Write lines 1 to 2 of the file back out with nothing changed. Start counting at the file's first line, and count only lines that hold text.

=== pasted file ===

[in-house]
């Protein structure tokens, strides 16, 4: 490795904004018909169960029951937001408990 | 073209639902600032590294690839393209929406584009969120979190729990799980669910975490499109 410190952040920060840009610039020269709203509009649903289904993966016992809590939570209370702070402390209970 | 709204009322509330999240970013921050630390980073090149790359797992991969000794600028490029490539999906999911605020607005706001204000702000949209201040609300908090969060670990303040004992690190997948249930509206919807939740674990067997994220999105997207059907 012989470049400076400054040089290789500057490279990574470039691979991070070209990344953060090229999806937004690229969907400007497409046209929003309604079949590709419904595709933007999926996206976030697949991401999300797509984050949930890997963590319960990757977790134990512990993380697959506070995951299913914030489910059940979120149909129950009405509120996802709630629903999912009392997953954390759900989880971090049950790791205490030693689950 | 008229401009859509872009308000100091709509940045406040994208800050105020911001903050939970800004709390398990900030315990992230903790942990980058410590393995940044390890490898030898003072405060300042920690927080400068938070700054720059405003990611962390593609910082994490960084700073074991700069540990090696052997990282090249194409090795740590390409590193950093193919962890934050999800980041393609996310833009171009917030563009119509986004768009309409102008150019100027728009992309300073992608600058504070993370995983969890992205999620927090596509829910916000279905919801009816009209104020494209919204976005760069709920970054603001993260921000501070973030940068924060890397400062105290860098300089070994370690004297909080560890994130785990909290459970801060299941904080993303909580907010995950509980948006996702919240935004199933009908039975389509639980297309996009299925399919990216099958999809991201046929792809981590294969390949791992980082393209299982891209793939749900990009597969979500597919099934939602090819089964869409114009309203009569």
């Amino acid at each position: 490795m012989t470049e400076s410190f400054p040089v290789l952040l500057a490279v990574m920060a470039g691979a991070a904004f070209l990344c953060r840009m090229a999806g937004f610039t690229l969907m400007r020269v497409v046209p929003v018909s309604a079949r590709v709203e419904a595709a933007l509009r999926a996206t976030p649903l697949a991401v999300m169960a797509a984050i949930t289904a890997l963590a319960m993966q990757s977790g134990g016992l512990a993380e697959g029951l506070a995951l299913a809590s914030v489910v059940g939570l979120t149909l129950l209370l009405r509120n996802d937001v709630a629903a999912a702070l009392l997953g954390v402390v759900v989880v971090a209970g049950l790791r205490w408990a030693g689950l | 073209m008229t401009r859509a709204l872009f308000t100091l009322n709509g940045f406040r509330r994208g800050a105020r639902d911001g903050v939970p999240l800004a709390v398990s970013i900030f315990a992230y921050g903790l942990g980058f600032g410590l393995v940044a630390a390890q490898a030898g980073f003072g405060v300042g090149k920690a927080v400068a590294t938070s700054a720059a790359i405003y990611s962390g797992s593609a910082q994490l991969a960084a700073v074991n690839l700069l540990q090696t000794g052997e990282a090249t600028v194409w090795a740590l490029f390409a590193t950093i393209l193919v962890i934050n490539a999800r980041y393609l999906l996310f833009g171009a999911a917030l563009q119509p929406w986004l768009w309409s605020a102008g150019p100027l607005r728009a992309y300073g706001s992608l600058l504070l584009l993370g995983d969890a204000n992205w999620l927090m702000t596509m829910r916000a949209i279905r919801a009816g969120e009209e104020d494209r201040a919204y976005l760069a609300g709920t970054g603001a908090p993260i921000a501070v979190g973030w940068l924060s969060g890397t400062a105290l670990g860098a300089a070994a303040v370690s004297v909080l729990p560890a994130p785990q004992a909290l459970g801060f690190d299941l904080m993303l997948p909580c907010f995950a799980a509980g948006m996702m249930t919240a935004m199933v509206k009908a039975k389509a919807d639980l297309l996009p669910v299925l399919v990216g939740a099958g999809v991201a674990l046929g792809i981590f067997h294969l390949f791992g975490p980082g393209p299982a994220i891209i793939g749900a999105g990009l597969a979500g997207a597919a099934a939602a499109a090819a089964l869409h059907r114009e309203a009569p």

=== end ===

[in-house]
């Protein structure tokens, strides 16, 4: 490795904004018909169960029951937001408990 | 073209639902600032590294690839393209929406584009969120979190729990799980669910975490499109 410190952040920060840009610039020269709203509009649903289904993966016992809590939570209370702070402390209970 | 709204009322509330999240970013921050630390980073090149790359797992991969000794600028490029490539999906999911605020607005706001204000702000949209201040609300908090969060670990303040004992690190997948249930509206919807939740674990067997994220999105997207059907 012989470049400076400054040089290789500057490279990574470039691979991070070209990344953060090229999806937004690229969907400007497409046209929003309604079949590709419904595709933007999926996206976030697949991401999300797509984050949930890997963590319960990757977790134990512990993380697959506070995951299913914030489910059940979120149909129950009405509120996802709630629903999912009392997953954390759900989880971090049950790791205490030693689950 | 008229401009859509872009308000100091709509940045406040994208800050105020911001903050939970800004709390398990900030315990992230903790942990980058410590393995940044390890490898030898003072405060300042920690927080400068938070700054720059405003990611962390593609910082994490960084700073074991700069540990090696052997990282090249194409090795740590390409590193950093193919962890934050999800980041393609996310833009171009917030563009119509986004768009309409102008150019100027728009992309300073992608600058504070993370995983969890992205999620927090596509829910916000279905919801009816009209104020494209919204976005760069709920970054603001993260921000501070973030940068924060890397400062105290860098300089070994370690004297909080560890994130785990909290459970801060299941904080993303909580907010995950509980948006996702919240935004199933009908039975389509639980297309996009299925399919990216099958999809991201046929792809981590294969390949791992980082393209299982891209793939749900990009597969979500597919099934939602090819089964869409114009309203009569």